- Migraines are a common condition that tend to start in early adulthood
- A trial of 20 participants is underway at the University of California
- Participants will receive either THC, CBD, a combination of the two or a placebo
While one in five women and one in five men suffer from migraines, current treatments including painkillers and anti-sickness tablets remain ineffective for many sufferers.
Now, scientists are testing whether cannabis could be used to treat migraines, in what is believed to be the first trial of its kind.
Researchers from the University of California, San Diego, are testing several compounds found in cannabis, including THC and CBD, on participants who suffer from severe migraines.
The team hopes the findings from the trial could help pave the way for a treatment for patients whose lives are disrupted on a regular basis from migraines.
Migraines are a common condition that tend to start in early adulthood, although the cause remains unclear.
The NHS explained: ‘A migraine is usually a moderate or severe headache felt as a throbbing pain on 1 side of the head.
‘Many people also have symptoms such as feeling sick, being sick and increased sensitivity to light or sound.’
There are several treatment options available, including painkillers and anti-emetics to help with the nausea.
However, these are ineffective for many people, who are forced to deal with the painful episodes regularly.
Now, researchers in California have launched a small scale trial to see if cannabis compounds could be effective to treat migraines.
Dr Nathaniel Schuster, who is leading the trial, said: ‘Many patients who suffer from migraines have experienced them for many years but have never discussed them with their physicians.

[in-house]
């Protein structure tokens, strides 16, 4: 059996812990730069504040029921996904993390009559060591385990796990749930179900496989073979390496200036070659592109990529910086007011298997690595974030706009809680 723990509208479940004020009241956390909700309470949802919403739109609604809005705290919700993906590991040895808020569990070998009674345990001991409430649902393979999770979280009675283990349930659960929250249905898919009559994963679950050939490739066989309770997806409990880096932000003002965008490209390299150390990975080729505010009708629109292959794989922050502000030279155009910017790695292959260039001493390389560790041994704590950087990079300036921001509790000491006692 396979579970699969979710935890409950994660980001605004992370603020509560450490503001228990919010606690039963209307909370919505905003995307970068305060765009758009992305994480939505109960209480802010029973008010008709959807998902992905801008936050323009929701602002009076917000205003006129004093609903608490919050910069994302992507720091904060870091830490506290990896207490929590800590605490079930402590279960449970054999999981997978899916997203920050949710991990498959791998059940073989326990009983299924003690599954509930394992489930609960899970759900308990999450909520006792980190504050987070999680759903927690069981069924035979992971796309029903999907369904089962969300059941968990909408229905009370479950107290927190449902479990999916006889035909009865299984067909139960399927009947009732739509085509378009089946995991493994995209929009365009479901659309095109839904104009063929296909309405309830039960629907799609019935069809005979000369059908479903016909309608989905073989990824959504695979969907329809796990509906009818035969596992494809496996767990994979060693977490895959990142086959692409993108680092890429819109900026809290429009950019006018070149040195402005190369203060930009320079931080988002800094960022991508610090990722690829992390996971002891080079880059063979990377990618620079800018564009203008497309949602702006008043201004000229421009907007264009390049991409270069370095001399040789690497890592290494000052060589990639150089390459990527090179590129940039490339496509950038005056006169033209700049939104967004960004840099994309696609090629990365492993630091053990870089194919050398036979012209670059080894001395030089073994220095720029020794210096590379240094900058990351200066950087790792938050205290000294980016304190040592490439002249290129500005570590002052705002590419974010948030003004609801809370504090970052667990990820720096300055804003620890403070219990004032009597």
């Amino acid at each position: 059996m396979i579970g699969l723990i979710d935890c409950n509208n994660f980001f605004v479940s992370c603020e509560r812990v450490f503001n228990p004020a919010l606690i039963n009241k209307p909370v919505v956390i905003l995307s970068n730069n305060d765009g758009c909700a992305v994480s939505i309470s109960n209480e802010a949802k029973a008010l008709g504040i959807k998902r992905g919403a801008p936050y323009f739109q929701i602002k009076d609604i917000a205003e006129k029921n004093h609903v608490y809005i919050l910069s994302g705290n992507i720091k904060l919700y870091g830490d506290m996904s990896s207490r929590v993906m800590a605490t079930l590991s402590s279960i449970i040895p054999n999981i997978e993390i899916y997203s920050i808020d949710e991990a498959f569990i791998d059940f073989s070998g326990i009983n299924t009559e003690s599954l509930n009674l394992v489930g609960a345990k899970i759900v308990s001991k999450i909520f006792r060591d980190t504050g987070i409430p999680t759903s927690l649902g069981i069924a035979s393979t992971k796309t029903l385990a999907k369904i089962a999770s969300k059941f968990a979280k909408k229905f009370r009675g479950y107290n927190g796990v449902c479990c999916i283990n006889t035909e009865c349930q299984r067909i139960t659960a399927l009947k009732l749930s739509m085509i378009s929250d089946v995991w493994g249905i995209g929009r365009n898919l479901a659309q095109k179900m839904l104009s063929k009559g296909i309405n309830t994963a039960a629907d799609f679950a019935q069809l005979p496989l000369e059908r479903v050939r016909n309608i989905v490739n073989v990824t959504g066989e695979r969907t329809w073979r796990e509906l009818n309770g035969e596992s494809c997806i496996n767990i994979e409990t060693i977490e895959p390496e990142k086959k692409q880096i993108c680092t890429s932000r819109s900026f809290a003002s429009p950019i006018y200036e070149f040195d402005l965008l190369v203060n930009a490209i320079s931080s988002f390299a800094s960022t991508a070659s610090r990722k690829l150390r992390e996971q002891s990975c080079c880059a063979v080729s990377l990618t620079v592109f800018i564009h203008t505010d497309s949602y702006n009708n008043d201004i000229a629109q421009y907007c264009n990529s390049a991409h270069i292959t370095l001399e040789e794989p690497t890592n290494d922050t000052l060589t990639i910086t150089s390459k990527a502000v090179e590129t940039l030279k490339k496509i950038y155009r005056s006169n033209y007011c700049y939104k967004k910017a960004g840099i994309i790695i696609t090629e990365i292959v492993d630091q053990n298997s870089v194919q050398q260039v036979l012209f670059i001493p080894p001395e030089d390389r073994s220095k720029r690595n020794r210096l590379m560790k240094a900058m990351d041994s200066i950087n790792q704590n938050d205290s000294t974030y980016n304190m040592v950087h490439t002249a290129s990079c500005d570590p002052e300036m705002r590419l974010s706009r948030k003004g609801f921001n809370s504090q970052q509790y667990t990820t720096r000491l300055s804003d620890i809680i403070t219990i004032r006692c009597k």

‘They are, rather, self-treating with various treatments, such as cannabis.
‘Right now, when patients ask us if cannabis works for migraines, we do not have evidence-based data to answer that question.’
So far, approximately 20 participants have been enrolled who experience migraines every month, are not regular cannabis users and are aged 21-65.
Each participant will receive one of four vapourised treatments – one with THC, one with CBD, one with a combination of the two, or a placebo.
Dr Schuster explained: ‘Vaporized cannabis may be more effective for those patients who have nausea or gastrointestinal issues with their migraines.’
CBD (cannabidiol) and THC (tetrahydrocannabinol) are the most common cannabinoids found in cannabis products.
THC is the main psychoactive compound in marijuana, and is what makes people feel ‘high’, while CBD is thought to work with other elements in the body linked to feelings of wellbeing.
One of the participants in the trial is Allison Knigge, who regularly experiences migraines but has found no treatments to be effective.
Ms Knigge said: ‘I am proud and grateful to be part of a study that could lead to more tools in the toolbox for those of us who suffer from migraines.
‘It could mean one more option when all other options have not worked. This is truly significant for patients whose lives are disrupted on a regular basis from migraines.’
The team hopes to enroll a total of 90 participants going forwards, although a timeline for the trial remains unclear.